Wednesday, August 31, 2005

New Orleans as Atlantis

Hurricane Katrina has struck New Orleans. Levees have been breached. New Orleans is below sea-level, and may fill up “like a bowl.” I’ve been to two conventions in New Orleans. In the early ‘70s, with the war in Vietnam still raging, The Committee of Small Magazine Editors and Publishers, or COSMEP, met at Tulane University. Afterwards, I visited with Darlene Fife at her apartment in the French Quarter. Darlene’s newspaper NOLA Express waged war against Nixon and the Establishment. Darlene hosted the conference; she embodied the counter-culture; initially she even refused to inform the Times-Picayune what all the long-haired hippies were doing in New Orleans. More recently, I was elected as a delegate to the assembly of the Modern Language Association, or MLA. In December 2001, I journeyed with Ben, my 11-year-old son, to the MLA convention in New Orleans. The World Trade Center was still burning. Security made Ben remove his shoes on three separate occasions. My guidebook was Christopher Benfey’s Degas in New Orleans: Encounters in the Creole World of Kate Chopin and George Washington Cable. I tried to find the streets and buildings Degas knew. The New York Sun today describes New Orleans as a “drowning city.”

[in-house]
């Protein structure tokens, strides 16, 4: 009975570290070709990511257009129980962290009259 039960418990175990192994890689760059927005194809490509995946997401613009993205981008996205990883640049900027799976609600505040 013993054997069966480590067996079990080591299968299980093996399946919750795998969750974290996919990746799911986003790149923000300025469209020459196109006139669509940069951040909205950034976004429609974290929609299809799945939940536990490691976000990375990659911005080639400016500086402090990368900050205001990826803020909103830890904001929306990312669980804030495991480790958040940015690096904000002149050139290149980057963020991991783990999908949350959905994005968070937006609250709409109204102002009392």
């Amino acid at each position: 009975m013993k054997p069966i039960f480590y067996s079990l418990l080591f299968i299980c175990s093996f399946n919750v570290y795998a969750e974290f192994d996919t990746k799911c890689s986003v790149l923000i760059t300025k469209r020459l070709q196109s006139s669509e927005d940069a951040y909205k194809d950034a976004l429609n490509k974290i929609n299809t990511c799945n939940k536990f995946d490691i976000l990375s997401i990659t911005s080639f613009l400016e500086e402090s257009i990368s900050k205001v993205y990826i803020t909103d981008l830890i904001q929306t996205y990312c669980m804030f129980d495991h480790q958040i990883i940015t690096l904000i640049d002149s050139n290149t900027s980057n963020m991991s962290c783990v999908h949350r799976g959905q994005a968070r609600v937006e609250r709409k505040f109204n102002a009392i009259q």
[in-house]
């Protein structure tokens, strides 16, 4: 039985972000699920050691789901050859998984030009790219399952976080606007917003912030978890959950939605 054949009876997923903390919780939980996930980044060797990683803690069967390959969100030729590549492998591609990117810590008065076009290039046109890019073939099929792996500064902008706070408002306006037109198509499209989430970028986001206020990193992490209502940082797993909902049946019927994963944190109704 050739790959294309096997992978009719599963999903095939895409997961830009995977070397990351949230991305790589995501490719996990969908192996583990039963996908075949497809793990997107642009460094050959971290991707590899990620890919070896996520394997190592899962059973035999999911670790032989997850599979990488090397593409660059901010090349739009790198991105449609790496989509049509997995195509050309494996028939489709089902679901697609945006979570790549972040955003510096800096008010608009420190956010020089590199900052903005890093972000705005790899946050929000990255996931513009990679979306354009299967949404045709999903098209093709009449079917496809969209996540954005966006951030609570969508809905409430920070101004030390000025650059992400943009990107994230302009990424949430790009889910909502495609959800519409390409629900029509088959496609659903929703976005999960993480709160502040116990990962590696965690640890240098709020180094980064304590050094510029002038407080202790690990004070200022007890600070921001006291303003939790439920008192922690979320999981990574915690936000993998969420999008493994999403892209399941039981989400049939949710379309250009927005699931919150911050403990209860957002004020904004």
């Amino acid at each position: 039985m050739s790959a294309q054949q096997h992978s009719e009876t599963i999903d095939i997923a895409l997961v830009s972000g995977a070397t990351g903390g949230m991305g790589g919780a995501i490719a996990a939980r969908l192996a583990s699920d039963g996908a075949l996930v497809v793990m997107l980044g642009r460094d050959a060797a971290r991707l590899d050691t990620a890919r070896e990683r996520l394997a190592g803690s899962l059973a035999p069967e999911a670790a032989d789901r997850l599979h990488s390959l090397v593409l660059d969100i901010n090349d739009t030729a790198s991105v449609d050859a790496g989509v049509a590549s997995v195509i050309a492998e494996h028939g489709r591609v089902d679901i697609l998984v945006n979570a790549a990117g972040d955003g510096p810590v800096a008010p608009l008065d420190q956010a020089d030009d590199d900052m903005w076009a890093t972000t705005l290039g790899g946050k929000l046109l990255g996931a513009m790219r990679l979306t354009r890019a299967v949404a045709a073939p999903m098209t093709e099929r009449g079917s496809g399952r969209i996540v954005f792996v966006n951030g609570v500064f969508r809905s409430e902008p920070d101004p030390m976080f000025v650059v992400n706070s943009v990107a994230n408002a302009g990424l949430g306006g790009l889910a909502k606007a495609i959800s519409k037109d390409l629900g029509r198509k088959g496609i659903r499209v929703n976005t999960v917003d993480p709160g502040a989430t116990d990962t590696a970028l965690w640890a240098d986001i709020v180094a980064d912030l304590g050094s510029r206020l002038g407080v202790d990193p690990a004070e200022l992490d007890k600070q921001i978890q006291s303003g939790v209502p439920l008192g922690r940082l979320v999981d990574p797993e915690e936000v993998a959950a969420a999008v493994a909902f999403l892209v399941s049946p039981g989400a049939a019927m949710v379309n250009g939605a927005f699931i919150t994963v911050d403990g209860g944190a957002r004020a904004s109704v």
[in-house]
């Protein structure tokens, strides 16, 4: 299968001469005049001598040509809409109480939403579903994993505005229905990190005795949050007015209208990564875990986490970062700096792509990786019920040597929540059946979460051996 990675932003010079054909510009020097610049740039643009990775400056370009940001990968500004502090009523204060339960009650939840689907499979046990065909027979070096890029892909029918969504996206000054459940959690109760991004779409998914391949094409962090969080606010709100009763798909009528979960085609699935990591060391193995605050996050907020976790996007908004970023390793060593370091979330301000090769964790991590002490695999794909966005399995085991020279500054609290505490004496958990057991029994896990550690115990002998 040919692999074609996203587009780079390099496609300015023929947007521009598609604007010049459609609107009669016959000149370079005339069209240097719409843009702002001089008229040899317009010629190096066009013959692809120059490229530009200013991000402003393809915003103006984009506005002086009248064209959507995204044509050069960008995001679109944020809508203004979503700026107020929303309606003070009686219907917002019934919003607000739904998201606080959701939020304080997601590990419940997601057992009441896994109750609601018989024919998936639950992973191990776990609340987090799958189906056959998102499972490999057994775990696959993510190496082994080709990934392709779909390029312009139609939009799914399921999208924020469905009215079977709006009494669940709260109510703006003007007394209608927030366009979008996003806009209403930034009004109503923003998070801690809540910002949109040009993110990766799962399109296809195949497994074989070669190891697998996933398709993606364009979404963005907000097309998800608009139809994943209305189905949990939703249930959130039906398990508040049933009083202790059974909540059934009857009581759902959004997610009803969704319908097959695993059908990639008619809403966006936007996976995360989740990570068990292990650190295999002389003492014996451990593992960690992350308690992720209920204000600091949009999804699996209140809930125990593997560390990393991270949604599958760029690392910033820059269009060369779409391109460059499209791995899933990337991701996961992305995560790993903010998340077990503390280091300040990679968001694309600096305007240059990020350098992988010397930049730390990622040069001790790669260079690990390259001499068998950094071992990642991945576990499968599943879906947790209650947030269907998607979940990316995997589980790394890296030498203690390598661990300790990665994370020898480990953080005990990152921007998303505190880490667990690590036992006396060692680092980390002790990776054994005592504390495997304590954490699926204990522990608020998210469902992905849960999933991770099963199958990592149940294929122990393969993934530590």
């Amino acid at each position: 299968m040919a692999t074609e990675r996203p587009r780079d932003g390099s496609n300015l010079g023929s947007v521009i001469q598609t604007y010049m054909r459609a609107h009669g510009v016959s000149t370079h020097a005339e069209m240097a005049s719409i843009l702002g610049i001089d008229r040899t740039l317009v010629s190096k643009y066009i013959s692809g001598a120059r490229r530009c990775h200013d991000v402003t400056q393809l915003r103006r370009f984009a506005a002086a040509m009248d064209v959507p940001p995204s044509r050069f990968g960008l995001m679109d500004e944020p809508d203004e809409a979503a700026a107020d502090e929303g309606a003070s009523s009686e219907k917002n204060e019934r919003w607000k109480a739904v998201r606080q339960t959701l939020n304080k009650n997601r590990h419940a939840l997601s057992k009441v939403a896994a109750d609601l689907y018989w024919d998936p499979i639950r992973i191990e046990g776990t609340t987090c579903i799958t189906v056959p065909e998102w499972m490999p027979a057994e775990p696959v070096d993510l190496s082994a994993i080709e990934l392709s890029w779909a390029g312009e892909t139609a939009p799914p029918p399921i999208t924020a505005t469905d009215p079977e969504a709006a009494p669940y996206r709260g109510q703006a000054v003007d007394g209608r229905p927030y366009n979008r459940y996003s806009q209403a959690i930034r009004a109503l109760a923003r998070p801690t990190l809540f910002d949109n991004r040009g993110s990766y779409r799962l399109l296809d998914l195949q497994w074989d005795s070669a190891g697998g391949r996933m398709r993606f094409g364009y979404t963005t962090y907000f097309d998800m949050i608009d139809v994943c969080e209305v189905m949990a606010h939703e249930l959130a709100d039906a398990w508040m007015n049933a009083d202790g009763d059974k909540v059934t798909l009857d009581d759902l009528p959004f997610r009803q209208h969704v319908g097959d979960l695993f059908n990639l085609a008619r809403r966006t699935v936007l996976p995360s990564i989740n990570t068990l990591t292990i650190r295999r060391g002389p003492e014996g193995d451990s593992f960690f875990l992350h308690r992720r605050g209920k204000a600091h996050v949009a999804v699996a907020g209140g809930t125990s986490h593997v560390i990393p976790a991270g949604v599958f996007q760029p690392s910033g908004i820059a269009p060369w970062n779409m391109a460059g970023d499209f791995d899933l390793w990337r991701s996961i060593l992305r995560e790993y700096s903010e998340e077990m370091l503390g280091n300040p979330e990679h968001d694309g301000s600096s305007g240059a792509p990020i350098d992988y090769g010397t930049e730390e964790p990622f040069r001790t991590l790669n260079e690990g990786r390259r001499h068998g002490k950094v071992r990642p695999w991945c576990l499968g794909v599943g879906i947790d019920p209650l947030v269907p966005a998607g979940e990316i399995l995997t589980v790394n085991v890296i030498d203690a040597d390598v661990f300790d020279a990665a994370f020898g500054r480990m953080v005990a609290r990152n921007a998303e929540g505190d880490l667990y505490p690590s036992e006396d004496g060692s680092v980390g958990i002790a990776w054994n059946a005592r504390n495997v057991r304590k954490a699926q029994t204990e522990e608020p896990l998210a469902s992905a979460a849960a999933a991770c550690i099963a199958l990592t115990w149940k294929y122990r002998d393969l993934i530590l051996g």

Blogger Kirby Olson said...

How did you end up as a delegate to the MLA?

11:48 AM  
Blogger Michael Andre said...

Some stranger nominated me as an unaffiliated scholar. I had lots of ideas for life outside the academy, and I guess I wrote a good statement. I was elected. But the discussion in the assembly for the most part concerns university life.

10:56 PM  
Blogger Kirby Olson said...

Michael, I think you should help me put together the book of Corso anecdotes. You have access to various people that I don't especially in the New York city milieu such as famous artists and ordinary people, too, if such a thing exists in NYC. I wonder if I will be able to collect enough anecdotes on my own out here in the hinterlands. Let's put your scholarship to work! Can you get oral testimony from people and transcribe it? Even up here in the Catskills I run into people who knew Corso and am often trying to turn their stories into little written anecdotes that they then must approve. I'm thinking of Marisol for starters. With three tiny kids travel to NYC is scarce and chance as they say on this end. I get most of what I can get done through the internet.

8:04 AM  
Blogger Kirby Olson said...

I also think you should write a preface to the book. You know a lot about his family that other people don't. This whole aspect needs to be set down to widen the frame for understanding his poems.

I heard from one guy that Corso's mother ran a famous Italian restaurant in Trenton New Jersey where all the famous politicians of that state went to eat. How I wish I could track her down and get her testimony!

The thing is that a lot of people who didn't know Corso saw him in an extremely amusing light, and it is they whose reportage will cause the most ... interest on the part of the future. He's a kind of Diogenes for our time.

8:09 AM  

Post a Comment

Subscribe to Post Comments [Atom]

<< Home